Meet Unicron, introduced to us in a booming apocalyptic voiceover as “a VILE god, so large and so powerful.” He’s a massive, planet-sized Transformer who floats through the universe devouring other planets.

Sounds like he’s a lot of fun at parties when he’s not tracking down the Transwarp Key, a stupidass MacGuffin that we’ll hear endless blahblahblah about for the next two hours because it’ll allow him to summon a giant space anus through which he can time-travel in order to eat even more planets, possibly even Earth.

This can’t happen, it just can’t happen, and that’s why there’s a battle on a planet that isn’t Earth, where we meet Optimus Primal, a furry gorilla Transformer that’s strong enough to grab a robot scorpion and rip its spine out, because all Transformers apparently have spines, especially the scorpion ones.

Primal is a Maximal, Transformers who takes the shape of Earth creatures for no explicable reason; among them are his pals Cheetor, a cheetah, and Airazor, a falcon.

They battle against the nasty, nasty Scourge, who’s Smithers to Unicron’s Mr. Burns, and what with one thing and another – read: my attention dropped out for a minute there – the lousy Transwarp Key ends up buried on Earth for centuries.

All that happened a long time ago, and now it’s 1994 for no good reason.

We meet New Yorker Noah Diaz, an unemployed ex-military guy scraping to help his mom pay the medical bills for his ailing little brother.

Across town in a museum, Elena Wallace is an intern who knows a shit-ton more than her pissant boss, who nevertheless condescends to her at every opportunity.

She finds a bird statue embossed with a strange symbol that I recognized from a sticker on a Honda Element I saw recently as the Maximal logo.

Of course, hidden inside it is the goddamn Transwarp Key.

Noah, desperate for cash, sneaks into a parking garage to steal a silver Porsche, when Fate plays its hand: The car is actually a Transformer named Mirage who speaks with Pete Davidson’s voice when it spews craptacular unjokes about how Marky Mark is leaving the Funky Bunch to become an actor, which is HILARIOUS because Marky Mark was in a couple of previous Transformers movies, remember? And so Noah and Elena become embroiled in a megakerfuffle over the freaking Transwarp Key as Scourge and his nasty Terrorcons try to get it and the good-guy Transformers try to not let them get it.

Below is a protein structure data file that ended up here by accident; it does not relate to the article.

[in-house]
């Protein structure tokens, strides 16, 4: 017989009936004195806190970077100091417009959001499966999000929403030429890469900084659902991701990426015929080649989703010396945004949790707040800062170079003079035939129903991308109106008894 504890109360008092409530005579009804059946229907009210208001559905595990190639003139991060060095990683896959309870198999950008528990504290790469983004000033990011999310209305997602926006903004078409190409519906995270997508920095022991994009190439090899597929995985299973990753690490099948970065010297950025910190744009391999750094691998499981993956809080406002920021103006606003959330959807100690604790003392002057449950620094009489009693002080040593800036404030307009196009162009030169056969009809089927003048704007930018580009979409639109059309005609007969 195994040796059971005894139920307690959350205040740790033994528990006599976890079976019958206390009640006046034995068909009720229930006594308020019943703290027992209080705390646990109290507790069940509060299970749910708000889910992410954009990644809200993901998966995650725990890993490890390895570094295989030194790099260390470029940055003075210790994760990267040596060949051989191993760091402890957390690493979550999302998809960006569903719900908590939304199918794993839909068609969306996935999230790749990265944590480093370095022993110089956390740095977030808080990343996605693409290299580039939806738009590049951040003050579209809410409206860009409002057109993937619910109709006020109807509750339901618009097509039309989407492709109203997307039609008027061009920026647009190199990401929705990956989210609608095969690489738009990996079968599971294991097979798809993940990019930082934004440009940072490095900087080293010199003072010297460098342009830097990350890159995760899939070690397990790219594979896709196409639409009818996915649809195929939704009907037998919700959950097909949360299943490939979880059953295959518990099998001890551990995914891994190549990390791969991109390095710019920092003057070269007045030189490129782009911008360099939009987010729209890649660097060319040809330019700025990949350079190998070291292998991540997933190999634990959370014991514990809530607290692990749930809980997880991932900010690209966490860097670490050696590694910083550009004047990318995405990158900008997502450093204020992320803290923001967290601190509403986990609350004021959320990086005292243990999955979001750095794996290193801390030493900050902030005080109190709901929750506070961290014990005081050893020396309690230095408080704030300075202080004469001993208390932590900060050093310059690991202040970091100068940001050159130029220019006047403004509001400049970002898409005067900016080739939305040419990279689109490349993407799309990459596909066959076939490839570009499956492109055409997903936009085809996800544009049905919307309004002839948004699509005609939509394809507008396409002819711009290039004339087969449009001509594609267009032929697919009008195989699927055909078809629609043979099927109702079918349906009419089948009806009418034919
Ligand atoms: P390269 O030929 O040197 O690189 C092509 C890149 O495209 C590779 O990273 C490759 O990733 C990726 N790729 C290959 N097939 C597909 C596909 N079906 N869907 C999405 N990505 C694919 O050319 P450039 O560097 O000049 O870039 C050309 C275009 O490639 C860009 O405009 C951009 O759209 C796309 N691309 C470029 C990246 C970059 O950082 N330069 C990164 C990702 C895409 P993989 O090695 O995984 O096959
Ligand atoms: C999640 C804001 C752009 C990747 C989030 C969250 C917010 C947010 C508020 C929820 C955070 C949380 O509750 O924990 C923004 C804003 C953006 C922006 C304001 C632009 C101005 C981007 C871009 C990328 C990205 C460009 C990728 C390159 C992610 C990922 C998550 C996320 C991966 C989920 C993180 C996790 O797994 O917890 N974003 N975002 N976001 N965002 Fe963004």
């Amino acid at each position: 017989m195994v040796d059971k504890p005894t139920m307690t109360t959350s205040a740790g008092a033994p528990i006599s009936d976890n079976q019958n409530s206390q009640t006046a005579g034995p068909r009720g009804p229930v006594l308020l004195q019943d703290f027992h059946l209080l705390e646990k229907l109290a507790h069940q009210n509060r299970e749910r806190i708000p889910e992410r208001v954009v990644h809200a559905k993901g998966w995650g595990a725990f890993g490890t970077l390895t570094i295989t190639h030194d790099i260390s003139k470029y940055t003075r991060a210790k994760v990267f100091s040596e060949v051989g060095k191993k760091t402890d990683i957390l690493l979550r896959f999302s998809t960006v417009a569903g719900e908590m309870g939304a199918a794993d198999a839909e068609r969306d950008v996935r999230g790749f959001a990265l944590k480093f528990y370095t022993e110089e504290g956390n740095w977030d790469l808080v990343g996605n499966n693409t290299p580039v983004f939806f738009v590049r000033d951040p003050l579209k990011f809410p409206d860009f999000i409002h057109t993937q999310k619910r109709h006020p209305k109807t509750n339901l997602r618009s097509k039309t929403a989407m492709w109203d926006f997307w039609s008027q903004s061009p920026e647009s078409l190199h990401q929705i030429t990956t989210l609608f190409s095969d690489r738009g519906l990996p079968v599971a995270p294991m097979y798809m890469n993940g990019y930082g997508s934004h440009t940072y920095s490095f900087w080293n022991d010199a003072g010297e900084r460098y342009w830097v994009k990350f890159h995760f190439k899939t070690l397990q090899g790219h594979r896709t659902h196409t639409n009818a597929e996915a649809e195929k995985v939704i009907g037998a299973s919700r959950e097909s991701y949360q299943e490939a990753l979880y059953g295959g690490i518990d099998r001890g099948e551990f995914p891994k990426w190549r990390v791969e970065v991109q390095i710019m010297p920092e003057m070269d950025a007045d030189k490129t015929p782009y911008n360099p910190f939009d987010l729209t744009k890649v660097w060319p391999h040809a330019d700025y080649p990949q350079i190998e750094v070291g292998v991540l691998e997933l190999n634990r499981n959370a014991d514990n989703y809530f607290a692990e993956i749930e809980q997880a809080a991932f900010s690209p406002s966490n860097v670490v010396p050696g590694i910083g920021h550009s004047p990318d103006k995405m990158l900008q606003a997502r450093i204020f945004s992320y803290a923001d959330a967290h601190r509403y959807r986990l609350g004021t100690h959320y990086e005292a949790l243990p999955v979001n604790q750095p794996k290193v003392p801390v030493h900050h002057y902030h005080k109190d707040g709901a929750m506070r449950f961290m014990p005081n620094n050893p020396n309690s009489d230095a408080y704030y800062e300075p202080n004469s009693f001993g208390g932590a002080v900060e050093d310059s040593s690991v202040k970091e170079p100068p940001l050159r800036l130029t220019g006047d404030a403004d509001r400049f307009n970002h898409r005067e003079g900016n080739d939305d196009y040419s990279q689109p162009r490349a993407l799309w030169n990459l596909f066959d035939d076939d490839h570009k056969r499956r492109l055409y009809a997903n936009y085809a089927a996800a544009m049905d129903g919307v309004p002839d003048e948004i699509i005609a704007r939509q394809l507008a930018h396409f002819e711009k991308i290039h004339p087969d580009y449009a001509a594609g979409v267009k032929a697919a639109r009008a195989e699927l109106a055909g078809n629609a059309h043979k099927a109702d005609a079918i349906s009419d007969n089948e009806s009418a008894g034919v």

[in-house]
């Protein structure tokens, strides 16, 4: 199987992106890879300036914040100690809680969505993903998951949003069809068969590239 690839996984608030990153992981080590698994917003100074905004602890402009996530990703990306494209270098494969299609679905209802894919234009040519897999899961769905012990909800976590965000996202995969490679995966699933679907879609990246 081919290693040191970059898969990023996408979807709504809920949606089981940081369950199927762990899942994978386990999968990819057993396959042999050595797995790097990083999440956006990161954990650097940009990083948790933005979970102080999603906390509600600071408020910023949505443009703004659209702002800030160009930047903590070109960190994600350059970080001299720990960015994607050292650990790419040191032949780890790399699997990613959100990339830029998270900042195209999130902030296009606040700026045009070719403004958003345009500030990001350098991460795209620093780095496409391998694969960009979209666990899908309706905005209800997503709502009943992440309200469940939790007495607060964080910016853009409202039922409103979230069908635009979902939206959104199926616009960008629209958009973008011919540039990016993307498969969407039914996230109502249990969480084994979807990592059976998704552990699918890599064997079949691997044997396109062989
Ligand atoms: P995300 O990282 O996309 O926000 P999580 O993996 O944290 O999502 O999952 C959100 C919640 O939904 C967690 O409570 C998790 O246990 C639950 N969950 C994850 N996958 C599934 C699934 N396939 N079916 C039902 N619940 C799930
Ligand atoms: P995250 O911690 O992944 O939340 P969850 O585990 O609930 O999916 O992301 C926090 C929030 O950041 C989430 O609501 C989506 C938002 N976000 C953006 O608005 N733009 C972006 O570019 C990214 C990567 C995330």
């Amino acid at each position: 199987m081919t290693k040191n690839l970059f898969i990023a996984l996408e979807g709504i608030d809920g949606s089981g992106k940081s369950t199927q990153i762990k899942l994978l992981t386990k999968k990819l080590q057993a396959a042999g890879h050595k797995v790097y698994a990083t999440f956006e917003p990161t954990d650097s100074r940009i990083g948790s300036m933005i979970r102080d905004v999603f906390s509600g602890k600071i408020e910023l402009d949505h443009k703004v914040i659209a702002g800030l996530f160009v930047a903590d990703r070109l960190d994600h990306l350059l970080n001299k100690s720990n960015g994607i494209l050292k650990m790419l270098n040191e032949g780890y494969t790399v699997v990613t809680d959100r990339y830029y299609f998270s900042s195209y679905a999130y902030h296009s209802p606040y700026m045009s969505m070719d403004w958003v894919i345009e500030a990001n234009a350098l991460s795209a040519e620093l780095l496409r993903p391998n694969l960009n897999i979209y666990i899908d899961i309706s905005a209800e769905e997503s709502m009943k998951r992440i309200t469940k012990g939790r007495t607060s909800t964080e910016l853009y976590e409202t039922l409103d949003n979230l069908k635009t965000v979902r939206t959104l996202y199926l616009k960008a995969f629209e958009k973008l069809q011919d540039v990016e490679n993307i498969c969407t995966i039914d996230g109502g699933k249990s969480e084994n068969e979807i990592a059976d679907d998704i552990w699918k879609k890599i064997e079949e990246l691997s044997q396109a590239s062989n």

Series bulwark Optimus Prime, who seems really brooding and angry these days, and his pals Arcee and Bumblebee arrive to fight the evildoers smack in the middle of NYC without anybody apparently noticing or bothering to call the cops or National Guard or anything before the brouhaha moves to Peru to maul some different scenery for a change.

OR IS IT? Because Noah and Elena and Optimus Prime and Optimus Primal and Mirage and Bumblebee are going to do something about it! I mean, if they didn’t, what the hell would we be watching this for, anyway? Performance Worth Watching: Ramos is an earnest and likable actor.

He recently shifted from Lin-Manuel Miranda’s stable of Broadway stars to film, leaving an impression with In the Heights before taking on this and two other upcoming high-profile projects, a Twister sequel and a Marvel Cinematic Universe TV series.

Here’s hoping the latter roles are less thankless than Rise of the Beasts.

Memorable Dialogue: You apparently can’t quite take Michael Bay out of the Transformers movies, evident when Mirage admonishes Noah for calling him a “Work friend”: “Work friends? You’ve been inside me.” Our Take: Rise of the Beasts is ineffectual, jejune, and forgettable, which almost makes me miss Bay’s submoronic films, because hey, at least I felt something, even if it was disgust.

The core formula of the Bay’s films is present, with its visually overcomplicated robots, pedal-to-the-floor pacing, and empty characters, albeit minus his gross sexism, fireball fetish, and relentless editing style, which makes you feel like you stuck your face in a helicopter rotor.

So the more generous among us might see Caple’s direction as a refinement and simplification of his predecessor’s style – but with all of Bay’s OTT detestable traits removed, the film has no discernible personality.

I’m left deeply conflicted, for what was once actively, unapologetically stupid is now wallpaper.

It’s as off-the-rack as noisy CGI franchise popcorn waste-of-time midsummer retreat-to-the-air-conditioning blockbusters get.

Everything about the film is half-assed – the writing, performances, and staging of action sequences are executed with a shrug.

Being a transformers franchise fan from the start, I didn’t this film to be like this, I’ll give it a score – of 6.8/10

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